India’s decision to halt vaccines export to other countries comes as a big blow to Bangladesh due to its sole reliance on vaccines provided by the Serum Institute of India. Currently, India is grappling with an unprecedented Covid-19 crisis, where Delhi is witnessing more than 300,000 cases and over 3,000 deaths per day. Till date, it has recorded a staggering total of 18 million infections and 200,000 deaths. Therefore, following the rise of internal demand, it is not surprising why the Indian government has halted the export of vaccines to other nations. As per an agreement signed in December last year, Dhaka was supposed to receive 30 million doses of Oxford-AstraZeneca vaccine (Covishield) from Serum. Although Serum was supposed to provide 5 million doses per month, Bangladesh has received only 7 million doses in two installments while another 3.2 million was sent as a gift from Delhi.  

Bangladesh commenced on mass inoculation from 7 February with the Oxford-AstraZeneca vaccine, and so far, around 6 million people have received the first jab. As official figures suggest, around 3.5 million people are yet to get their second dose; whilst the government only has approximately 2 million doses in hand. According to the health officials, at the current rate of use, the vaccine stock of the country could run out within the midweek of May. This is, indeed, a big blow for the country in its fight against the deadly pandemic.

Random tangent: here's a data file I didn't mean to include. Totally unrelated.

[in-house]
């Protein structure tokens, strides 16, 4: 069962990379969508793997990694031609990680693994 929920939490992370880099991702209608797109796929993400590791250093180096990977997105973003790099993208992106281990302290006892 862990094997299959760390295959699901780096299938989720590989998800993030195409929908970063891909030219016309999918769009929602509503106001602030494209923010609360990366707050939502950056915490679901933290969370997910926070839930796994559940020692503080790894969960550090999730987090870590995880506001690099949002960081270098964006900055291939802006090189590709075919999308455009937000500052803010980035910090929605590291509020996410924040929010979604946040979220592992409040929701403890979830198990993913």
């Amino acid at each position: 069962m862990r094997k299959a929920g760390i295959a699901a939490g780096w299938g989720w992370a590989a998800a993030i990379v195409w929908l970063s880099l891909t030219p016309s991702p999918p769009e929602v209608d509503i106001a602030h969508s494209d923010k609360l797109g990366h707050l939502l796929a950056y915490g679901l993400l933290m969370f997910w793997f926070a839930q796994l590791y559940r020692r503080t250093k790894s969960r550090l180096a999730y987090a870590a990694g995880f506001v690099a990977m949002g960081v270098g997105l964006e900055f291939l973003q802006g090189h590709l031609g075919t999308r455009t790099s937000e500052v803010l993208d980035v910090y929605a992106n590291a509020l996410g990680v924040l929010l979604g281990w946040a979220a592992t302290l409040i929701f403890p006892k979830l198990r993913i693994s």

Desperate Campaign towards Exploring Other Vaccine Sources

Although the Bangladeshi government has made arrangements to bring 30 million doses of Covid-19 vaccines from Serum Institute of India and announced that the country will procure 68 million shots of vaccine under a global arrangement called COVAX, these are not enough for the eight most populated nation of the world. Till recent times, Dhaka has been solely relying on the AstraZeneca vaccine, the official data confers that only 2% of its 170 million people are fully vaccinated. Therefore, right at this juncture, Dhaka needs to procure more vaccines as soon as possible, and from alternative and sustainable sources.